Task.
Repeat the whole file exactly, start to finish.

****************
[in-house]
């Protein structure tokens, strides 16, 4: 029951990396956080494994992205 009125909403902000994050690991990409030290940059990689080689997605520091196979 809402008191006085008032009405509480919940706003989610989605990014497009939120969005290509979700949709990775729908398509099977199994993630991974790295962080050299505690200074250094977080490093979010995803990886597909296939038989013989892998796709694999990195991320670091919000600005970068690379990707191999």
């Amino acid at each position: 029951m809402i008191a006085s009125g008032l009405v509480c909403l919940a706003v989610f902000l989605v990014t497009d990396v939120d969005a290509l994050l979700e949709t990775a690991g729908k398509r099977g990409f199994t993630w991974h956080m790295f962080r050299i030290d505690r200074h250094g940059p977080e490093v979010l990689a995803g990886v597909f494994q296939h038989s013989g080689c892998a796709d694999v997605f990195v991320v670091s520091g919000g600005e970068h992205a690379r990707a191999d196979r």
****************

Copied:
[in-house]
């Protein structure tokens, strides 16, 4: 029951990396956080494994992205 009125909403902000994050690991990409030290940059990689080689997605520091196979 809402008191006085008032009405509480919940706003989610989605990014497009939120969005290509979700949709990775729908398509099977199994993630991974790295962080050299505690200074250094977080490093979010995803990886597909296939038989013989892998796709694999990195991320670091919000600005970068690379990707191999």
């Amino acid at each position: 029951m809402i008191a006085s009125g008032l009405v509480c909403l919940a706003v989610f902000l989605v990014t497009d990396v939120d969005a290509l994050l979700e949709t990775a690991g729908k398509r099977g990409f199994t993630w991974h956080m790295f962080r050299i030290d505690r200074h250094g940059p977080e490093v979010l990689a995803g990886v597909f494994q296939h038989s013989g080689c892998a796709d694999v997605f990195v991320v670091s520091g919000g600005e970068h992205a690379r990707a191999d196979r």